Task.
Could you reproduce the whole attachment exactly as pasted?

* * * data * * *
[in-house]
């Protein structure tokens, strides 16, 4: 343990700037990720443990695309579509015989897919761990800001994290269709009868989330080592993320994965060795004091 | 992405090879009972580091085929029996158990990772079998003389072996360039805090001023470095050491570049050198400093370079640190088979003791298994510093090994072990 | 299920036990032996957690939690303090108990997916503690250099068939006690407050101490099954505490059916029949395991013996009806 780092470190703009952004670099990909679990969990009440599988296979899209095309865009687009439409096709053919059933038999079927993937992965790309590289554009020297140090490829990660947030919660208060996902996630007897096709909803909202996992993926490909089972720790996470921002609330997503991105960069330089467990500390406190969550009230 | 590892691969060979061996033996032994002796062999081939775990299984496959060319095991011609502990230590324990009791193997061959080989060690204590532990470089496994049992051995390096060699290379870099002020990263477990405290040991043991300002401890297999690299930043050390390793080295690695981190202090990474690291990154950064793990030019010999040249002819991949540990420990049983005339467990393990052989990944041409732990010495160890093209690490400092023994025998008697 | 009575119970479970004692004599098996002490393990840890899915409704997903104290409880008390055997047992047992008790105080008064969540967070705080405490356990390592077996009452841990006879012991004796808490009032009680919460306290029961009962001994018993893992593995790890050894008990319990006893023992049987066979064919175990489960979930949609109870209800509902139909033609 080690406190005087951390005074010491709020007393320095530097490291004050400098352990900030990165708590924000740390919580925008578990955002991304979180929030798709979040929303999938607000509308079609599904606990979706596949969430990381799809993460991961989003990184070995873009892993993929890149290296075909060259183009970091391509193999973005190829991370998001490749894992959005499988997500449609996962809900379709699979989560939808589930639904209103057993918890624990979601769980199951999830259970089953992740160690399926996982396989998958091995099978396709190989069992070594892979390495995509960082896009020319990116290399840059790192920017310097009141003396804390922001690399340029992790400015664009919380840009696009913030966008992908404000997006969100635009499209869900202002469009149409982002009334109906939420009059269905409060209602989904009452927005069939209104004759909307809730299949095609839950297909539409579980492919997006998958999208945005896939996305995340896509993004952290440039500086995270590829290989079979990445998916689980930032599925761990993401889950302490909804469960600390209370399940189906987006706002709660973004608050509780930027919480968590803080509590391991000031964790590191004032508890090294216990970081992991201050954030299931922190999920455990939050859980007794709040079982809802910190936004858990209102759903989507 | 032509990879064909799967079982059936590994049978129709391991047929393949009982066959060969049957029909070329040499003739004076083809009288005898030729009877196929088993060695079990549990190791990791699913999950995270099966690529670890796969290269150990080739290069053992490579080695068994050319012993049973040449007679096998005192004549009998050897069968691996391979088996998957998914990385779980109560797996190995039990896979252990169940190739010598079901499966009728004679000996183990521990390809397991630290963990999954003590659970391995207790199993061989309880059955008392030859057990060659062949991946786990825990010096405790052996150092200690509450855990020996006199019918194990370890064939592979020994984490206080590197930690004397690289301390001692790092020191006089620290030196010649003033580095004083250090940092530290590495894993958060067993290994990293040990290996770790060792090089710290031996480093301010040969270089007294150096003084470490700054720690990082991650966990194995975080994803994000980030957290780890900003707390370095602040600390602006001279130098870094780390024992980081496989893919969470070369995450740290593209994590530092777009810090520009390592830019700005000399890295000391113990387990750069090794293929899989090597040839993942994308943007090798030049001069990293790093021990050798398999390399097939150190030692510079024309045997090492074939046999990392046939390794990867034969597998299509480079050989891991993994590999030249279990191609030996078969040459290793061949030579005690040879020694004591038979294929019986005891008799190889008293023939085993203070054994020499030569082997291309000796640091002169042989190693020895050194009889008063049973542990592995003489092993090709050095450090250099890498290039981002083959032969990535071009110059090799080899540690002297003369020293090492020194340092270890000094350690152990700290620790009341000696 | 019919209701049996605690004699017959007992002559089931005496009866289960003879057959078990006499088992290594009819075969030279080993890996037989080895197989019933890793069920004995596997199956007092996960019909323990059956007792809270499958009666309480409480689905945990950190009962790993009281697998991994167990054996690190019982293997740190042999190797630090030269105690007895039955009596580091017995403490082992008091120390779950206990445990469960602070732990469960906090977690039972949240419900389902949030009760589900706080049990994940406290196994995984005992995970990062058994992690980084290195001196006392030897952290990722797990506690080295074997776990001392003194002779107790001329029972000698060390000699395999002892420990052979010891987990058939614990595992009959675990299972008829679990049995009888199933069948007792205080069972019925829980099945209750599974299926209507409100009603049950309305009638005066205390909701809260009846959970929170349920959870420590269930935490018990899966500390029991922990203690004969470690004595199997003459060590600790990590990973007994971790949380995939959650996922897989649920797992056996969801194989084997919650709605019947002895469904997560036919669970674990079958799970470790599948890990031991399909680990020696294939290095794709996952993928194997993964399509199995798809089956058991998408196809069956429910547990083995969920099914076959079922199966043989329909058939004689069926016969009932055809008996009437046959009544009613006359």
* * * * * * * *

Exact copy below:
[in-house]
């Protein structure tokens, strides 16, 4: 343990700037990720443990695309579509015989897919761990800001994290269709009868989330080592993320994965060795004091 | 992405090879009972580091085929029996158990990772079998003389072996360039805090001023470095050491570049050198400093370079640190088979003791298994510093090994072990 | 299920036990032996957690939690303090108990997916503690250099068939006690407050101490099954505490059916029949395991013996009806 780092470190703009952004670099990909679990969990009440599988296979899209095309865009687009439409096709053919059933038999079927993937992965790309590289554009020297140090490829990660947030919660208060996902996630007897096709909803909202996992993926490909089972720790996470921002609330997503991105960069330089467990500390406190969550009230 | 590892691969060979061996033996032994002796062999081939775990299984496959060319095991011609502990230590324990009791193997061959080989060690204590532990470089496994049992051995390096060699290379870099002020990263477990405290040991043991300002401890297999690299930043050390390793080295690695981190202090990474690291990154950064793990030019010999040249002819991949540990420990049983005339467990393990052989990944041409732990010495160890093209690490400092023994025998008697 | 009575119970479970004692004599098996002490393990840890899915409704997903104290409880008390055997047992047992008790105080008064969540967070705080405490356990390592077996009452841990006879012991004796808490009032009680919460306290029961009962001994018993893992593995790890050894008990319990006893023992049987066979064919175990489960979930949609109870209800509902139909033609 080690406190005087951390005074010491709020007393320095530097490291004050400098352990900030990165708590924000740390919580925008578990955002991304979180929030798709979040929303999938607000509308079609599904606990979706596949969430990381799809993460991961989003990184070995873009892993993929890149290296075909060259183009970091391509193999973005190829991370998001490749894992959005499988997500449609996962809900379709699979989560939808589930639904209103057993918890624990979601769980199951999830259970089953992740160690399926996982396989998958091995099978396709190989069992070594892979390495995509960082896009020319990116290399840059790192920017310097009141003396804390922001690399340029992790400015664009919380840009696009913030966008992908404000997006969100635009499209869900202002469009149409982002009334109906939420009059269905409060209602989904009452927005069939209104004759909307809730299949095609839950297909539409579980492919997006998958999208945005896939996305995340896509993004952290440039500086995270590829290989079979990445998916689980930032599925761990993401889950302490909804469960600390209370399940189906987006706002709660973004608050509780930027919480968590803080509590391991000031964790590191004032508890090294216990970081992991201050954030299931922190999920455990939050859980007794709040079982809802910190936004858990209102759903989507 | 032509990879064909799967079982059936590994049978129709391991047929393949009982066959060969049957029909070329040499003739004076083809009288005898030729009877196929088993060695079990549990190791990791699913999950995270099966690529670890796969290269150990080739290069053992490579080695068994050319012993049973040449007679096998005192004549009998050897069968691996391979088996998957998914990385779980109560797996190995039990896979252990169940190739010598079901499966009728004679000996183990521990390809397991630290963990999954003590659970391995207790199993061989309880059955008392030859057990060659062949991946786990825990010096405790052996150092200690509450855990020996006199019918194990370890064939592979020994984490206080590197930690004397690289301390001692790092020191006089620290030196010649003033580095004083250090940092530290590495894993958060067993290994990293040990290996770790060792090089710290031996480093301010040969270089007294150096003084470490700054720690990082991650966990194995975080994803994000980030957290780890900003707390370095602040600390602006001279130098870094780390024992980081496989893919969470070369995450740290593209994590530092777009810090520009390592830019700005000399890295000391113990387990750069090794293929899989090597040839993942994308943007090798030049001069990293790093021990050798398999390399097939150190030692510079024309045997090492074939046999990392046939390794990867034969597998299509480079050989891991993994590999030249279990191609030996078969040459290793061949030579005690040879020694004591038979294929019986005891008799190889008293023939085993203070054994020499030569082997291309000796640091002169042989190693020895050194009889008063049973542990592995003489092993090709050095450090250099890498290039981002083959032969990535071009110059090799080899540690002297003369020293090492020194340092270890000094350690152990700290620790009341000696 | 019919209701049996605690004699017959007992002559089931005496009866289960003879057959078990006499088992290594009819075969030279080993890996037989080895197989019933890793069920004995596997199956007092996960019909323990059956007792809270499958009666309480409480689905945990950190009962790993009281697998991994167990054996690190019982293997740190042999190797630090030269105690007895039955009596580091017995403490082992008091120390779950206990445990469960602070732990469960906090977690039972949240419900389902949030009760589900706080049990994940406290196994995984005992995970990062058994992690980084290195001196006392030897952290990722797990506690080295074997776990001392003194002779107790001329029972000698060390000699395999002892420990052979010891987990058939614990595992009959675990299972008829679990049995009888199933069948007792205080069972019925829980099945209750599974299926209507409100009603049950309305009638005066205390909701809260009846959970929170349920959870420590269930935490018990899966500390029991922990203690004969470690004595199997003459060590600790990590990973007994971790949380995939959650996922897989649920797992056996969801194989084997919650709605019947002895469904997560036919669970674990079958799970470790599948890990031991399909680990020696294939290095794709996952993928194997993964399509199995798809089956058991998408196809069956429910547990083995969920099914076959079922199966043989329909058939004689069926016969009932055809008996009437046959009544009613006359």